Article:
Survival Strobe

Any recommendations on a rescue / survival strobe? As my kayaking becomes more adventuresome, I realize I need one. I am considering a military surplus SDU-5/E, converted to lithium battery. Any thoughts / experience? Thanks.

I have…
a Princeton Tec Aqua Strobe but the one you’re looking at is probably fine.—Rich

Essential Gear
Essential Gear makes a VIP light that can be placed flat on a deck or worn on a pfd. Horiz. visibility is about 3 miles and vertical visibility is about 5 miles. Ruggedly built. LED powered = long burn time.


don’t see it
are you talking about a white light strobe made with white LEDs with 360degree visibility approximating the output of a xenon strobe?

I see two strobes a lot

– Last Updated: Apr-27-04 12:10 PM EST –

one is a d cell secured by pin, it uses a magnetic switch. It is a common orange one. usually available fron sportsmans guide for short money. I see it being used by good paddlers often. another is princeton tec strobe. not familiar with the military one you mention.

VHF, parachute flares, greatland laser flare, standard flares, and signal mirror are also worthy of your consideration.

In the cold waters of new england the strobe is not the first priority on my list. Got to get out of that cold water in an hour or two. If I make it to an island however I might be really glad that one is always attached to my pfd.

Check out these…

– Last Updated: Apr-27-04 6:46 PM EST –
I have the flashlight/strobe combo. I havn't needed it in an emergency situation (yet) but the flashlight part has come in handy( small caves, around camp at night). Hope I don't ever need the strobe but for coastal paddling I like to have it along. I also always carry a spare set of batteries, a storm whistle, three aerial flares and a CD I don't like. They make a great reflector. Hope this helps.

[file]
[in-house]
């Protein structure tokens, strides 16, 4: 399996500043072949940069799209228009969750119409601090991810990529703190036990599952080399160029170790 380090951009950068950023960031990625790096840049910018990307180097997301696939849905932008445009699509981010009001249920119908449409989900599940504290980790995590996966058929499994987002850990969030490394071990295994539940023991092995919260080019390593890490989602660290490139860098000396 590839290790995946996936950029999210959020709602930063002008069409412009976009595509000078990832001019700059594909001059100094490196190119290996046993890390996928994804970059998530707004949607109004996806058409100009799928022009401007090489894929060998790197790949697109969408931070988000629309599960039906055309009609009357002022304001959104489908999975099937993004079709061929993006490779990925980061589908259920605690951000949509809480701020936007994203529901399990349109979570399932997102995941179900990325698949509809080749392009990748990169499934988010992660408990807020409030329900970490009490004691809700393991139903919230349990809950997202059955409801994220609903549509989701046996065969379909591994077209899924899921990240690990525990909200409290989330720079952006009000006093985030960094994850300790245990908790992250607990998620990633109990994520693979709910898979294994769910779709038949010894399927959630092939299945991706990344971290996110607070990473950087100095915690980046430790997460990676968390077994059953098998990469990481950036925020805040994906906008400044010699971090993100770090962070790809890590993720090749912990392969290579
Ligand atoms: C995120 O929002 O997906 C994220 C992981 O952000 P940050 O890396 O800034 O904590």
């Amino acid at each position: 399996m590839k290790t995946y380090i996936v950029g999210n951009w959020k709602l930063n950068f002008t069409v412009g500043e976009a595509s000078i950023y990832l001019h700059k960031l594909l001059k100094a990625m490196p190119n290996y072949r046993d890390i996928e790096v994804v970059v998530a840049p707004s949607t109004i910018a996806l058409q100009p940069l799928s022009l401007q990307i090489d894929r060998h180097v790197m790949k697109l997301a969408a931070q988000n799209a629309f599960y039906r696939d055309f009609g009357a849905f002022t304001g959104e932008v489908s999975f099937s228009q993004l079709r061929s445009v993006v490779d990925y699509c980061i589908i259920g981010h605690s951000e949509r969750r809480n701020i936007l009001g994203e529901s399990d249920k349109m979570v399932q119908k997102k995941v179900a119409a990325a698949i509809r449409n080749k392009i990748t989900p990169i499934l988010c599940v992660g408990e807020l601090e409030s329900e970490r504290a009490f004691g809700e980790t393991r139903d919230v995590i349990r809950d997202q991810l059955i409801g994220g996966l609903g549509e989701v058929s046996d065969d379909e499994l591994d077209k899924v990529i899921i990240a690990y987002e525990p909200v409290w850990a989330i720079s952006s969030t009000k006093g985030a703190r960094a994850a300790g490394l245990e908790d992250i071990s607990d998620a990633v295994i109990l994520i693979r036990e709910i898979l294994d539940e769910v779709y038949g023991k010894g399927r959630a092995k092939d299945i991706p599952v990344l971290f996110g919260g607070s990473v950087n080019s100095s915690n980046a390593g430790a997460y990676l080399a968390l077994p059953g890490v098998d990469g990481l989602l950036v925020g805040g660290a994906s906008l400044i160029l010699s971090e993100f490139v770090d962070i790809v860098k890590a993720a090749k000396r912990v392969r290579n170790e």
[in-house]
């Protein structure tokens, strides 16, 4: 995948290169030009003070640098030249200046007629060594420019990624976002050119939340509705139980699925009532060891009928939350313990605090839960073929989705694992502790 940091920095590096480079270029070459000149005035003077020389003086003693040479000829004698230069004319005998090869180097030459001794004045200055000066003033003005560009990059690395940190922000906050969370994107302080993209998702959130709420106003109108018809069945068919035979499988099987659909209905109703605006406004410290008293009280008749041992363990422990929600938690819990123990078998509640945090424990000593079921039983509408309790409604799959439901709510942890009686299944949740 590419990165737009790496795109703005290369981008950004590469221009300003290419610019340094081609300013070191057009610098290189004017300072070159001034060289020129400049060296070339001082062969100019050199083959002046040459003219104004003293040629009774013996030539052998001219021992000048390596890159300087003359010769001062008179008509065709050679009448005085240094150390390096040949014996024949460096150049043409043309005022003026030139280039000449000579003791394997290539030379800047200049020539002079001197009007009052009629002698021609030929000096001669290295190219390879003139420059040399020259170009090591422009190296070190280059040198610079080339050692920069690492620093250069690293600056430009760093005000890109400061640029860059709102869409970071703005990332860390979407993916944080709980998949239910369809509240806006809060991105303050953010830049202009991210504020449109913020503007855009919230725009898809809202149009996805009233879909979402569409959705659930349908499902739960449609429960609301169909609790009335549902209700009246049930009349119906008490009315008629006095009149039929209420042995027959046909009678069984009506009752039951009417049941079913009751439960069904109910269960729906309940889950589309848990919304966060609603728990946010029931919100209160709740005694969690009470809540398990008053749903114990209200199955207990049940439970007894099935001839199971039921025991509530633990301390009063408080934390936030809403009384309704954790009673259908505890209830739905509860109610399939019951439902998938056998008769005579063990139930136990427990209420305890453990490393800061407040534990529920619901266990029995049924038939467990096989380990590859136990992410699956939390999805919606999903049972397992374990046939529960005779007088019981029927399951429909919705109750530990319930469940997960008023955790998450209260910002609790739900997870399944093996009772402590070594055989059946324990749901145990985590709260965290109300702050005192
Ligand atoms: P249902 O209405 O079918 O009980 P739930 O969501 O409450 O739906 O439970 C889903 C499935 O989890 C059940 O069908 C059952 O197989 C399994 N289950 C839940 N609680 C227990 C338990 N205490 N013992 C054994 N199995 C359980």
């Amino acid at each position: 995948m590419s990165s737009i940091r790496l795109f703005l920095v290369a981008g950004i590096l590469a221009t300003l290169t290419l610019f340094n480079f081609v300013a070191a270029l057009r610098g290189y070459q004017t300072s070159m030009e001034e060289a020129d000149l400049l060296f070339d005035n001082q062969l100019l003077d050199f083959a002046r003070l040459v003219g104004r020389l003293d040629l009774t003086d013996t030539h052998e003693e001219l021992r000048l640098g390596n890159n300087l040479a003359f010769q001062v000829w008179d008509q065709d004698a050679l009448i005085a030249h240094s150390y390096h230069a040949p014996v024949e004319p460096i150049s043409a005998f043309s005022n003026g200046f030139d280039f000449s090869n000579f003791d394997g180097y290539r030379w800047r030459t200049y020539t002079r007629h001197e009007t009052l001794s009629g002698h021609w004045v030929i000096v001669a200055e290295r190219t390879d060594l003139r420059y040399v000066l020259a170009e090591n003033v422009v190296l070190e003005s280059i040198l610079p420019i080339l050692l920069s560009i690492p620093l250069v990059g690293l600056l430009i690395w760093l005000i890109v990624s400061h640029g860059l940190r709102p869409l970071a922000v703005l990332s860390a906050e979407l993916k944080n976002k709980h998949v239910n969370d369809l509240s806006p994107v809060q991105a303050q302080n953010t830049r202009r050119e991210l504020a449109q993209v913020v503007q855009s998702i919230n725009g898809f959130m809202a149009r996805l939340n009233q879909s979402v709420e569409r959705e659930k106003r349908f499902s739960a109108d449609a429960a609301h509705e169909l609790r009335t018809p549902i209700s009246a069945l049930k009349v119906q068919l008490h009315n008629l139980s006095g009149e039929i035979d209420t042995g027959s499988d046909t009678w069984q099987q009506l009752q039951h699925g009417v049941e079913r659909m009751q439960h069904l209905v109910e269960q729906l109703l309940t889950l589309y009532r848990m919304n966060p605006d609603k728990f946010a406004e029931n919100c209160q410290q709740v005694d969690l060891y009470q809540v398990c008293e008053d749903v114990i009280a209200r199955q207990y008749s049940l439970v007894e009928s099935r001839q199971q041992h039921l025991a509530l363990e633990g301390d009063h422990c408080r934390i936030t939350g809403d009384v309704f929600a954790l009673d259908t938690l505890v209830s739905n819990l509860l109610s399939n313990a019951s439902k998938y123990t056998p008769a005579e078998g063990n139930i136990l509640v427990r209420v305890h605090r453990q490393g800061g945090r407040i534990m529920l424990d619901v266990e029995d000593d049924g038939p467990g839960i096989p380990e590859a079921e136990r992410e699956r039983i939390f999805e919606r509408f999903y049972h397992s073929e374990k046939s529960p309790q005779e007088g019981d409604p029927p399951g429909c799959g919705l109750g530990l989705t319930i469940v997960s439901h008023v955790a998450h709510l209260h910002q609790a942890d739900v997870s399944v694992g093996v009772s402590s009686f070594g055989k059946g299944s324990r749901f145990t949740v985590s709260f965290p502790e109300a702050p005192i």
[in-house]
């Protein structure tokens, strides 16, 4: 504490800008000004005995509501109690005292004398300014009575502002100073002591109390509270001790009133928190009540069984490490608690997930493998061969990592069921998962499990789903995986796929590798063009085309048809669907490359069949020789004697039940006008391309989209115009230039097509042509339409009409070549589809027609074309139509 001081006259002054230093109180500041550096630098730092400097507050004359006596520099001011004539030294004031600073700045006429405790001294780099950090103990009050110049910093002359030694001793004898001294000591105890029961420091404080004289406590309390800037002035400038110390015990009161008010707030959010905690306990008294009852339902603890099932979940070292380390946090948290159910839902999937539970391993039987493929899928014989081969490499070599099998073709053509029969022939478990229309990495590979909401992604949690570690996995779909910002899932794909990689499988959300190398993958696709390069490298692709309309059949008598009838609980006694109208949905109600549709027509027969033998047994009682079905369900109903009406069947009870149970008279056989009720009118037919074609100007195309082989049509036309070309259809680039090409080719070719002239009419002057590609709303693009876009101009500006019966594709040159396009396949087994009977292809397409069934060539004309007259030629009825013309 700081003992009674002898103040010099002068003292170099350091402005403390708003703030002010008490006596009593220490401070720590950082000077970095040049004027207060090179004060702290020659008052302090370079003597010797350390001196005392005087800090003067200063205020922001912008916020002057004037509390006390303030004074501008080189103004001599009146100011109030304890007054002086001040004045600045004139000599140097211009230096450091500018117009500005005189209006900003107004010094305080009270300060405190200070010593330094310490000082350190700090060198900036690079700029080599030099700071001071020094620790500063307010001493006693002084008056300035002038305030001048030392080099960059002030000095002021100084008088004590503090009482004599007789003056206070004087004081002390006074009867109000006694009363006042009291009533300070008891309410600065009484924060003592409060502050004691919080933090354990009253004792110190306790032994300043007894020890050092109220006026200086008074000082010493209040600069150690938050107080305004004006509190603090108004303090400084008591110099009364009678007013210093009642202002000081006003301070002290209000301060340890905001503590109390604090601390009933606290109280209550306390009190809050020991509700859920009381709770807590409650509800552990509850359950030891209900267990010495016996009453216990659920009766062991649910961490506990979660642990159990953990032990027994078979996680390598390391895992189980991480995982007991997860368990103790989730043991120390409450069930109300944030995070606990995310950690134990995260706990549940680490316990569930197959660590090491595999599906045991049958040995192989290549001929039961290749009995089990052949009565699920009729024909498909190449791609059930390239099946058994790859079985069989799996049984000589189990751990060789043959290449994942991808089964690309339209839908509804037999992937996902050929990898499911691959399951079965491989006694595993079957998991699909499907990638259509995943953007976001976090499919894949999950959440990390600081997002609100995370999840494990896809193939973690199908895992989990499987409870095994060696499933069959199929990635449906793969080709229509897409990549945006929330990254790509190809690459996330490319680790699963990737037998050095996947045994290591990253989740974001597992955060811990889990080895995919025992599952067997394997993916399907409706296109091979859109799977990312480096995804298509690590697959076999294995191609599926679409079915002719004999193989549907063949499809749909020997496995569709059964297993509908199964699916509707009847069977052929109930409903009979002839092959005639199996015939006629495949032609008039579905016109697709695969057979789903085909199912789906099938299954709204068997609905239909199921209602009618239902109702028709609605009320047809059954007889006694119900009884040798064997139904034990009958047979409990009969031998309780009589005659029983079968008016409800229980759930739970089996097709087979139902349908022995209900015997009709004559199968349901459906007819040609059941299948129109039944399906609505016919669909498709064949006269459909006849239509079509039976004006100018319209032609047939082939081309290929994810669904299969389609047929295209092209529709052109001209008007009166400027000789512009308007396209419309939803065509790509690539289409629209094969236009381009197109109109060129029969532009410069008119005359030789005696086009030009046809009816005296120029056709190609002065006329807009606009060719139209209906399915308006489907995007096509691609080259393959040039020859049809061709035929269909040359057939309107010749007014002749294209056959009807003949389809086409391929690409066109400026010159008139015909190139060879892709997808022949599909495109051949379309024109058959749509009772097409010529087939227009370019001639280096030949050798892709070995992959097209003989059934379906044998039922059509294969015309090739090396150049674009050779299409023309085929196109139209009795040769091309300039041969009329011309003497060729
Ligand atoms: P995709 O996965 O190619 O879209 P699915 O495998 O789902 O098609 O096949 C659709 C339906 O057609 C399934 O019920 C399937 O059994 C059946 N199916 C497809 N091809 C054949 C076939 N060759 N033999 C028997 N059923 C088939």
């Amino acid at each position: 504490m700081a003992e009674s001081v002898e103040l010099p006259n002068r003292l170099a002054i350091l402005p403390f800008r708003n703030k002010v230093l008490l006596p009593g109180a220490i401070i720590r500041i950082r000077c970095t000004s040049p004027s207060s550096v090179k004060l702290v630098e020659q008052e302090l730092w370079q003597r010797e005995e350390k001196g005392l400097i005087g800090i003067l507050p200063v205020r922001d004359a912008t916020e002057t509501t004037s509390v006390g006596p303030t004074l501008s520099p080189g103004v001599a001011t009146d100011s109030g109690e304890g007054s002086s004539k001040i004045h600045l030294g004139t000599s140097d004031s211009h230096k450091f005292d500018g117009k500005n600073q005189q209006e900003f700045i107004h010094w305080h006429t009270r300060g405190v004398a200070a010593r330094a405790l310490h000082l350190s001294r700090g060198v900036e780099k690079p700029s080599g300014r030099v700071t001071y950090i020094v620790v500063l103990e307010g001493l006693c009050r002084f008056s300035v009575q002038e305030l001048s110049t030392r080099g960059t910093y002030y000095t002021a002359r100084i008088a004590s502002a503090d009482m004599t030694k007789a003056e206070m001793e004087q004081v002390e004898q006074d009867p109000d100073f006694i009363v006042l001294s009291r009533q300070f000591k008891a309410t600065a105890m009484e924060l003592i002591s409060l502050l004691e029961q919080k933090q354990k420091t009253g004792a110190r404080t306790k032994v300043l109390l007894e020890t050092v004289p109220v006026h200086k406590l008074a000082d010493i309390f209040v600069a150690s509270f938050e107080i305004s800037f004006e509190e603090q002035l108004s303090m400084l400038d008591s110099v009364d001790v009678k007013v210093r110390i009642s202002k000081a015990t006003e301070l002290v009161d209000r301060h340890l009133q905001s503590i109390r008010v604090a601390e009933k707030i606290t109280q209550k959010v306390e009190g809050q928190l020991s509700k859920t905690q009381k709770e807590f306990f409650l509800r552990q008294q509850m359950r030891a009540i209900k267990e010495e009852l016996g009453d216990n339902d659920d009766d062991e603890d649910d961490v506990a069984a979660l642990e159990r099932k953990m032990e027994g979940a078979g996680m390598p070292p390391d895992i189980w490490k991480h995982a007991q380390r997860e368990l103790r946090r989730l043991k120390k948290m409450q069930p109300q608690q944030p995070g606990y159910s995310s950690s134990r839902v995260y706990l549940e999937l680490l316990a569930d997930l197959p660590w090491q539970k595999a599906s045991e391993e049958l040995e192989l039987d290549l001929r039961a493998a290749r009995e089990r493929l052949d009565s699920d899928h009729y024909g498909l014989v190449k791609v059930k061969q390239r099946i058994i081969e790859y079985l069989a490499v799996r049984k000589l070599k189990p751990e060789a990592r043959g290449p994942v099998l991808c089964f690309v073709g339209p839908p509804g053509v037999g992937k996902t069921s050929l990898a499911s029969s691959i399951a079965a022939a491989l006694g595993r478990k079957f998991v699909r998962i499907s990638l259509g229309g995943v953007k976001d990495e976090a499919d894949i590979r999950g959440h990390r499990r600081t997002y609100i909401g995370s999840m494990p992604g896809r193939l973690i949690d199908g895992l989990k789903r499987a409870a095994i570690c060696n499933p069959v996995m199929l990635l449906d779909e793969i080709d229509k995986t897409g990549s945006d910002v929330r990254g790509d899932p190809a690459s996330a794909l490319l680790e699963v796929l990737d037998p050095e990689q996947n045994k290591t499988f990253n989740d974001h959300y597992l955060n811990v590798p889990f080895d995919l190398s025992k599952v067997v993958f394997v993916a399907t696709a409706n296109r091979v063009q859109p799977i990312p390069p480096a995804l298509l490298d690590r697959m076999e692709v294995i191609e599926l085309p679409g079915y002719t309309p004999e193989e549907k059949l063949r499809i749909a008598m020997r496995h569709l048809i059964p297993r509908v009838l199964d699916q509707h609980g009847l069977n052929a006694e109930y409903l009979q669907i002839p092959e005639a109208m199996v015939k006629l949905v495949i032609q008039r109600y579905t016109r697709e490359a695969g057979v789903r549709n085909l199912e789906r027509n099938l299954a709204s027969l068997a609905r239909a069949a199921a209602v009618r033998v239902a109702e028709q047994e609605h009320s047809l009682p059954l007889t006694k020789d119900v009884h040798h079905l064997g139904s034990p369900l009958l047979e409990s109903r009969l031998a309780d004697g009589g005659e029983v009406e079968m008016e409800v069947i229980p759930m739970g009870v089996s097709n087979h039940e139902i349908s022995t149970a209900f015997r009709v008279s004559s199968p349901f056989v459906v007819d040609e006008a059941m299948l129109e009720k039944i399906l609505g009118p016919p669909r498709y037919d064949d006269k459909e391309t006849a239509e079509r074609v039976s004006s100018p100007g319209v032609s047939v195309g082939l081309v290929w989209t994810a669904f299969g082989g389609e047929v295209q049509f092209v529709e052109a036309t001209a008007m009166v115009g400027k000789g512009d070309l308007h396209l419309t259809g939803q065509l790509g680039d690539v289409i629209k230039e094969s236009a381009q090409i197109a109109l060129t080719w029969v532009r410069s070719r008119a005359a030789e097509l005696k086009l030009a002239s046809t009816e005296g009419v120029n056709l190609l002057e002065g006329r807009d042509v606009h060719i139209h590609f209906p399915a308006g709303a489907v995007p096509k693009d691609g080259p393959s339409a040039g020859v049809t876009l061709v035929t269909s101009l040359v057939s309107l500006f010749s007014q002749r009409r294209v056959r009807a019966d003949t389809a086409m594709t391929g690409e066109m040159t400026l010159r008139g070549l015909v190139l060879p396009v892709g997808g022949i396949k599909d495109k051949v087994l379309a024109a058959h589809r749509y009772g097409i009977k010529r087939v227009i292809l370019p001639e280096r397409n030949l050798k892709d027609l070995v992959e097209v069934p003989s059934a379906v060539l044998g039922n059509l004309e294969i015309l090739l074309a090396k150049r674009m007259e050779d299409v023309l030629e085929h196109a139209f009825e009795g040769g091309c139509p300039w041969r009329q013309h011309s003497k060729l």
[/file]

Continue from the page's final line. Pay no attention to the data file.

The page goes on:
ON combos, not for me
I want to know if I ever need my strobe that it is ready to go. It would require a lot of discipline to never use the flashlight part of a combo, so I’ll keep my strobe a strobe. Nothing wrong with folks going whatever they want, but information and consideration of emergency gear is good.

consider flares and a headlamp
I’m not keen on the idea of a dual purpose lamp/strobe. Afraid if I need it I will have weak batteries.

I lost my strobe sometime ago and am not replacing it as there are too many blinking things off the Maine coast, and a strobe would look not important. In am emergency I want something to look important. So I have aerial flares, and a separate headlamp for collision avoidance. Usually dont paddle with any light on as my night vision is better with natural light.

pfd light
you might look at the “C-Light” by ACR. Gives a beam of light straight up and also 360 degrees around. Not too expensive at less than $10.00.

C-Light by ACR - Not a strobe
Decent all around marker light and limited flashlight (I keep on one my PFD). They do make strobes too. Strobes are specific use emergency only items. I’d recommend both.

Greatland Laser